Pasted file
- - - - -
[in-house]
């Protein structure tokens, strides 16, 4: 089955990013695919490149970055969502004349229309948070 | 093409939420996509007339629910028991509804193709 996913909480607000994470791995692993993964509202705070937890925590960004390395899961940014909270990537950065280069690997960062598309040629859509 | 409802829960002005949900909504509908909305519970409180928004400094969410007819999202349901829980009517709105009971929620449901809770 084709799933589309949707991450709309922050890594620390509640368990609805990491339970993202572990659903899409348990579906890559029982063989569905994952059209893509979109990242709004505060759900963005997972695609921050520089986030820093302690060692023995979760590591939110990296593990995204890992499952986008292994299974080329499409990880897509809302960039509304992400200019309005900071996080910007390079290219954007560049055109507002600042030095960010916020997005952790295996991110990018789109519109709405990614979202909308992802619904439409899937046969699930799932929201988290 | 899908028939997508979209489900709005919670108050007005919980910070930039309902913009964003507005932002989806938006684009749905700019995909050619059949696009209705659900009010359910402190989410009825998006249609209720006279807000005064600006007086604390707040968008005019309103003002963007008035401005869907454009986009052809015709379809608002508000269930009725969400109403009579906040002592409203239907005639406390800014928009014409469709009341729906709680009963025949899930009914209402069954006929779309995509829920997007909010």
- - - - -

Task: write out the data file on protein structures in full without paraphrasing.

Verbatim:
[in-house]
């Protein structure tokens, strides 16, 4: 089955990013695919490149970055969502004349229309948070 | 093409939420996509007339629910028991509804193709 996913909480607000994470791995692993993964509202705070937890925590960004390395899961940014909270990537950065280069690997960062598309040629859509 | 409802829960002005949900909504509908909305519970409180928004400094969410007819999202349901829980009517709105009971929620449901809770 084709799933589309949707991450709309922050890594620390509640368990609805990491339970993202572990659903899409348990579906890559029982063989569905994952059209893509979109990242709004505060759900963005997972695609921050520089986030820093302690060692023995979760590591939110990296593990995204890992499952986008292994299974080329499409990880897509809302960039509304992400200019309005900071996080910007390079290219954007560049055109507002600042030095960010916020997005952790295996991110990018789109519109709405990614979202909308992802619904439409899937046969699930799932929201988290 | 899908028939997508979209489900709005919670108050007005919980910070930039309902913009964003507005932002989806938006684009749905700019995909050619059949696009209705659900009010359910402190989410009825998006249609209720006279807000005064600006007086604390707040968008005019309103003002963007008035401005869907454009986009052809015709379809608002508000269930009725969400109403009579906040002592409203239907005639406390800014928009014409469709009341729906709680009963025949899930009914209402069954006929779309995509829920997007909010």